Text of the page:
Hunting with Polar Bears: Questioning Assumptions of Passive Property

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Date
2008
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Abstract
"Research in Canada's Arctic reveals that Inuit conceptualize both hunters and polar bears as active participants of the hunt and as part of a larger socio-economic system requiring the involvement of both humans and animals. The Inuit viewpoint creates serious conflicts with Western wildlife management systems that utilize a more traditional common property approach. This finding calls into question assumptions in common pool resource theories that treat natural resources as inherently passive and fully available for human appropriation. In fact, when polar bears are understood as active participants in the hunt, the rights of use, exclusion and transfer typically associated with property ownership in Western thought require significant revision. In this paper we present an argument for the incorporation of natural resources as worthy of consideration in common pool resource decisions and identify how a tenure system of active relationships operates in Arctic Canada. We offer this argument as one example of how a common pool resource may be managed within a larger socio-economic system without the attendant assumption that natural resources exist passively outside of ownership regimes."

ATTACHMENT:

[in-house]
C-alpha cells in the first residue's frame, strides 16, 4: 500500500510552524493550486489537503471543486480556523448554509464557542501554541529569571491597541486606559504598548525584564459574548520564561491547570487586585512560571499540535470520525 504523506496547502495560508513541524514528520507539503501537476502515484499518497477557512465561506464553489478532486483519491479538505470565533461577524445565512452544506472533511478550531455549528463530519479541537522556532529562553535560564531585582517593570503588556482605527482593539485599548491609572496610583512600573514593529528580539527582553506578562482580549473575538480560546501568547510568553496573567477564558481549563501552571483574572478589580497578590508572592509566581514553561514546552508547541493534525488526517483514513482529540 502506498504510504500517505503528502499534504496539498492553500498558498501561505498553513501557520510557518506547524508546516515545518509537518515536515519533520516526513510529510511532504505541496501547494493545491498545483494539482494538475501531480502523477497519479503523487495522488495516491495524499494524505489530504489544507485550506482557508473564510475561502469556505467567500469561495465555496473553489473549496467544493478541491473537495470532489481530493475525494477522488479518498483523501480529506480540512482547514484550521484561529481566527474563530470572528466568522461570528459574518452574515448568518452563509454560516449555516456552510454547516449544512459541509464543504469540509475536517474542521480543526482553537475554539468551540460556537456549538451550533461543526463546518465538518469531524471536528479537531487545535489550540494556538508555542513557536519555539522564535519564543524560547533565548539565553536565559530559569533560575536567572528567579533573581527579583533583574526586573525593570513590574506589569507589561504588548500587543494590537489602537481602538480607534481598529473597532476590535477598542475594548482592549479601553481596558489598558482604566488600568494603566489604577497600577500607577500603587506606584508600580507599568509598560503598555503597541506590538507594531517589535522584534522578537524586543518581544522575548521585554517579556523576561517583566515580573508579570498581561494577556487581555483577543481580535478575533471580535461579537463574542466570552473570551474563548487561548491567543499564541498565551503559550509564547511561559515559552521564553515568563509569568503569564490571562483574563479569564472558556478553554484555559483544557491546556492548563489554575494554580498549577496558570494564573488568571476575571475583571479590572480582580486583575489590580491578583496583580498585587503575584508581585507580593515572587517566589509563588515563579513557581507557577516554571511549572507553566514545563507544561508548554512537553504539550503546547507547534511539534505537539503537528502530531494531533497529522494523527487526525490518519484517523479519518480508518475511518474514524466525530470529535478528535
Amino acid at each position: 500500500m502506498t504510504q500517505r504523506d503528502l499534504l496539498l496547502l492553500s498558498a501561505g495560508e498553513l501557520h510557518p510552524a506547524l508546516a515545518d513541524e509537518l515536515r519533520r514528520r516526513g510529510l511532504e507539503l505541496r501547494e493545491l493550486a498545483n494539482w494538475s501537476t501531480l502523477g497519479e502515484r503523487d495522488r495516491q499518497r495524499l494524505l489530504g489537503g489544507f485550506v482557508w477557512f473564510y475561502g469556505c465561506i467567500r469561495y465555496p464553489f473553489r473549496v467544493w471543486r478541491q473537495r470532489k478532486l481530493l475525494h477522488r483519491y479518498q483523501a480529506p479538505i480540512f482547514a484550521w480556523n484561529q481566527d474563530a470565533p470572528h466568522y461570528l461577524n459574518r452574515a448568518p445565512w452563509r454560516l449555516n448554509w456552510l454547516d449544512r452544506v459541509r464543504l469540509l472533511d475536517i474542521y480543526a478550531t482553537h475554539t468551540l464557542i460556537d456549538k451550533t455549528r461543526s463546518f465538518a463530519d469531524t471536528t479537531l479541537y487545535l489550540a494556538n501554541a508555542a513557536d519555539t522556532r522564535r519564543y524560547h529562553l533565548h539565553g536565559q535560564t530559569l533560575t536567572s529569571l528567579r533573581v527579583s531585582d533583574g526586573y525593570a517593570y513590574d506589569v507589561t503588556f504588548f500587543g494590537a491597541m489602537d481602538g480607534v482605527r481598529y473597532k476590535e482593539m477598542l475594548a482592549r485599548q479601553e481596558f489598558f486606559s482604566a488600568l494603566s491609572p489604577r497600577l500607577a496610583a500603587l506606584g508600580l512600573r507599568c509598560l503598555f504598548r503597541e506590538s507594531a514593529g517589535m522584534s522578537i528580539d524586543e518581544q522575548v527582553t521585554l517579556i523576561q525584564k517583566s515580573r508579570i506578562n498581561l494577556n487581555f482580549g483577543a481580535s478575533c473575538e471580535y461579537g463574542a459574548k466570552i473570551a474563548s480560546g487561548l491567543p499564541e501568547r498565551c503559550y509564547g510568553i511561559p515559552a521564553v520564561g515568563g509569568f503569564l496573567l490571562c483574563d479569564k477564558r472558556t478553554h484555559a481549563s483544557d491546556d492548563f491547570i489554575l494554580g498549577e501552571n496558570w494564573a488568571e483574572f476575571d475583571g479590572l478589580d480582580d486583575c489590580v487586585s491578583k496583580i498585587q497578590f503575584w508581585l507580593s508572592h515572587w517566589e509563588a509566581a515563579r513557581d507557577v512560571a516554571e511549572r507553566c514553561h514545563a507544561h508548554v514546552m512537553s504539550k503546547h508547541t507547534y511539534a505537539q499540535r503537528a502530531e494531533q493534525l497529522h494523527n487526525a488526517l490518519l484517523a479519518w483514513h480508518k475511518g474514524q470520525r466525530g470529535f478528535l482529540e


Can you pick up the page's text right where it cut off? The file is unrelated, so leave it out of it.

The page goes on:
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polar bears, wildlife, natural resources
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